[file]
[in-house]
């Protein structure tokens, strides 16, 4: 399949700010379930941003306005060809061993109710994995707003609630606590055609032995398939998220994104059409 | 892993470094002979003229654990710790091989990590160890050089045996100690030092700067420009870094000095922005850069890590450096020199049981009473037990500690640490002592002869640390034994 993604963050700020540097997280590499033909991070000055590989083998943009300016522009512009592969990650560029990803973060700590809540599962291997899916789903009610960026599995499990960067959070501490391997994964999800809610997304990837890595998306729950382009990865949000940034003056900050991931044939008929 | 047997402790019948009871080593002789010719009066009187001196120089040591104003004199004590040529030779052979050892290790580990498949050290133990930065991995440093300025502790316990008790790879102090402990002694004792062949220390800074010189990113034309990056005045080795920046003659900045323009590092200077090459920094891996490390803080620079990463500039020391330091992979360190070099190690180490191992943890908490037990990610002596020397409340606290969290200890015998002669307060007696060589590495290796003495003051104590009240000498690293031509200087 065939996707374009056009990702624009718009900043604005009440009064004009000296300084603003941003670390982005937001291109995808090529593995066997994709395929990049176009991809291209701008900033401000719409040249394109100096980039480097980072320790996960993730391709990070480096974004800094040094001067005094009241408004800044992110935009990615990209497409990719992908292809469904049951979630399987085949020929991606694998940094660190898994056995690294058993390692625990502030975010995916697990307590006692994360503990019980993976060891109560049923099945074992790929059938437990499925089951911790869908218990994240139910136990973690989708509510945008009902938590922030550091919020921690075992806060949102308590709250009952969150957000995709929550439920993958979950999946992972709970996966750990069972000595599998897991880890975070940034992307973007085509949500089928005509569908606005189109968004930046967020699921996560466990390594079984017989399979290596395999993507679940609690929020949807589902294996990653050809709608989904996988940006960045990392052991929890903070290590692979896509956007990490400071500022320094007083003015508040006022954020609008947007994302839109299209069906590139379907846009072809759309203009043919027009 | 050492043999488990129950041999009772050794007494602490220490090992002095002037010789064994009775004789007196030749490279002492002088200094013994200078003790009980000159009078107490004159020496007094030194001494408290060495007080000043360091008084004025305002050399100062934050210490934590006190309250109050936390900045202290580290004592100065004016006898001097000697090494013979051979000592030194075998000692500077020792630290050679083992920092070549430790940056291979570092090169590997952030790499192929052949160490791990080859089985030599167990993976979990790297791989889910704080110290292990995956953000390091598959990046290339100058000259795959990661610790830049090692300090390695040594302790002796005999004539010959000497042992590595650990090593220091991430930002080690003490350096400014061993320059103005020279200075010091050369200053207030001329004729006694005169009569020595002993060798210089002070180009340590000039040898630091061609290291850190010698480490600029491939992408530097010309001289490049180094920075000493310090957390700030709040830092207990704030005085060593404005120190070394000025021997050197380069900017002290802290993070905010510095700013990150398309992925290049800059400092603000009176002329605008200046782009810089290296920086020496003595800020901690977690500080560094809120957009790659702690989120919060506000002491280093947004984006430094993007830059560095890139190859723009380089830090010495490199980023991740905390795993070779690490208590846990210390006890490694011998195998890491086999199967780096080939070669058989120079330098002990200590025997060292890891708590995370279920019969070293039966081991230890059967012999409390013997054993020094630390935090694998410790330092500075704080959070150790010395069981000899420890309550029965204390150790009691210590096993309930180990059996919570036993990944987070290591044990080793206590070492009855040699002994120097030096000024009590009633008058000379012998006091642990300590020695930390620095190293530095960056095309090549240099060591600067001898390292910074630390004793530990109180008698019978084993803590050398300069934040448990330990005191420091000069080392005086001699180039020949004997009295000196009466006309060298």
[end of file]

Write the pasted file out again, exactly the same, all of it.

[in-house]
């Protein structure tokens, strides 16, 4: 399949700010379930941003306005060809061993109710994995707003609630606590055609032995398939998220994104059409 | 892993470094002979003229654990710790091989990590160890050089045996100690030092700067420009870094000095922005850069890590450096020199049981009473037990500690640490002592002869640390034994 993604963050700020540097997280590499033909991070000055590989083998943009300016522009512009592969990650560029990803973060700590809540599962291997899916789903009610960026599995499990960067959070501490391997994964999800809610997304990837890595998306729950382009990865949000940034003056900050991931044939008929 | 047997402790019948009871080593002789010719009066009187001196120089040591104003004199004590040529030779052979050892290790580990498949050290133990930065991995440093300025502790316990008790790879102090402990002694004792062949220390800074010189990113034309990056005045080795920046003659900045323009590092200077090459920094891996490390803080620079990463500039020391330091992979360190070099190690180490191992943890908490037990990610002596020397409340606290969290200890015998002669307060007696060589590495290796003495003051104590009240000498690293031509200087 065939996707374009056009990702624009718009900043604005009440009064004009000296300084603003941003670390982005937001291109995808090529593995066997994709395929990049176009991809291209701008900033401000719409040249394109100096980039480097980072320790996960993730391709990070480096974004800094040094001067005094009241408004800044992110935009990615990209497409990719992908292809469904049951979630399987085949020929991606694998940094660190898994056995690294058993390692625990502030975010995916697990307590006692994360503990019980993976060891109560049923099945074992790929059938437990499925089951911790869908218990994240139910136990973690989708509510945008009902938590922030550091919020921690075992806060949102308590709250009952969150957000995709929550439920993958979950999946992972709970996966750990069972000595599998897991880890975070940034992307973007085509949500089928005509569908606005189109968004930046967020699921996560466990390594079984017989399979290596395999993507679940609690929020949807589902294996990653050809709608989904996988940006960045990392052991929890903070290590692979896509956007990490400071500022320094007083003015508040006022954020609008947007994302839109299209069906590139379907846009072809759309203009043919027009 | 050492043999488990129950041999009772050794007494602490220490090992002095002037010789064994009775004789007196030749490279002492002088200094013994200078003790009980000159009078107490004159020496007094030194001494408290060495007080000043360091008084004025305002050399100062934050210490934590006190309250109050936390900045202290580290004592100065004016006898001097000697090494013979051979000592030194075998000692500077020792630290050679083992920092070549430790940056291979570092090169590997952030790499192929052949160490791990080859089985030599167990993976979990790297791989889910704080110290292990995956953000390091598959990046290339100058000259795959990661610790830049090692300090390695040594302790002796005999004539010959000497042992590595650990090593220091991430930002080690003490350096400014061993320059103005020279200075010091050369200053207030001329004729006694005169009569020595002993060798210089002070180009340590000039040898630091061609290291850190010698480490600029491939992408530097010309001289490049180094920075000493310090957390700030709040830092207990704030005085060593404005120190070394000025021997050197380069900017002290802290993070905010510095700013990150398309992925290049800059400092603000009176002329605008200046782009810089290296920086020496003595800020901690977690500080560094809120957009790659702690989120919060506000002491280093947004984006430094993007830059560095890139190859723009380089830090010495490199980023991740905390795993070779690490208590846990210390006890490694011998195998890491086999199967780096080939070669058989120079330098002990200590025997060292890891708590995370279920019969070293039966081991230890059967012999409390013997054993020094630390935090694998410790330092500075704080959070150790010395069981000899420890309550029965204390150790009691210590096993309930180990059996919570036993990944987070290591044990080793206590070492009855040699002994120097030096000024009590009633008058000379012998006091642990300590020695930390620095190293530095960056095309090549240099060591600067001898390292910074630390004793530990109180008698019978084993803590050398300069934040448990330990005191420091000069080392005086001699180039020949004997009295000196009466006309060298």